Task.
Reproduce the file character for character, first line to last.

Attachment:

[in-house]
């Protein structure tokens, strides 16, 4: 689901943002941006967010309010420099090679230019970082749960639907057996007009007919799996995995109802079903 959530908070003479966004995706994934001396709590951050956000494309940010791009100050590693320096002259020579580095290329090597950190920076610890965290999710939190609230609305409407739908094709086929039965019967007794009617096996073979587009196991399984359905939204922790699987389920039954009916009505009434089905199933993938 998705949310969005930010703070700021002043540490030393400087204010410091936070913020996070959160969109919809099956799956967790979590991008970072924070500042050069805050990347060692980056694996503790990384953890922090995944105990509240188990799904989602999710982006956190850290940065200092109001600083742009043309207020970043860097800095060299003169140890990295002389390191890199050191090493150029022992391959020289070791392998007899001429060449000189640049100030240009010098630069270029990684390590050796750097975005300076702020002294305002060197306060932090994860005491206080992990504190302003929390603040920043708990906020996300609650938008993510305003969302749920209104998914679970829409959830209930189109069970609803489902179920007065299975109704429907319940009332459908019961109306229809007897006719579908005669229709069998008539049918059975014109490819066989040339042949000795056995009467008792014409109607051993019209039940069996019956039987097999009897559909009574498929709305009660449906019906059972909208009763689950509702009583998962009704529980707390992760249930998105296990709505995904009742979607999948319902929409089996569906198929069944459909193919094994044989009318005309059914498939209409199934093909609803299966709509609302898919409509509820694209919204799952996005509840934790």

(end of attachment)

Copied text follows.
[in-house]
């Protein structure tokens, strides 16, 4: 689901943002941006967010309010420099090679230019970082749960639907057996007009007919799996995995109802079903 959530908070003479966004995706994934001396709590951050956000494309940010791009100050590693320096002259020579580095290329090597950190920076610890965290999710939190609230609305409407739908094709086929039965019967007794009617096996073979587009196991399984359905939204922790699987389920039954009916009505009434089905199933993938 998705949310969005930010703070700021002043540490030393400087204010410091936070913020996070959160969109919809099956799956967790979590991008970072924070500042050069805050990347060692980056694996503790990384953890922090995944105990509240188990799904989602999710982006956190850290940065200092109001600083742009043309207020970043860097800095060299003169140890990295002389390191890199050191090493150029022992391959020289070791392998007899001429060449000189640049100030240009010098630069270029990684390590050796750097975005300076702020002294305002060197306060932090994860005491206080992990504190302003929390603040920043708990906020996300609650938008993510305003969302749920209104998914679970829409959830209930189109069970609803489902179920007065299975109704429907319940009332459908019961109306229809007897006719579908005669229709069998008539049918059975014109490819066989040339042949000795056995009467008792014409109607051993019209039940069996019956039987097999009897559909009574498929709305009660449906019906059972909208009763689950509702009583998962009704529980707390992760249930998105296990709505995904009742979607999948319902929409089996569906198929069944459909193919094994044989009318005309059914498939209409199934093909609803299966709509609302898919409509509820694209919204799952996005509840934790």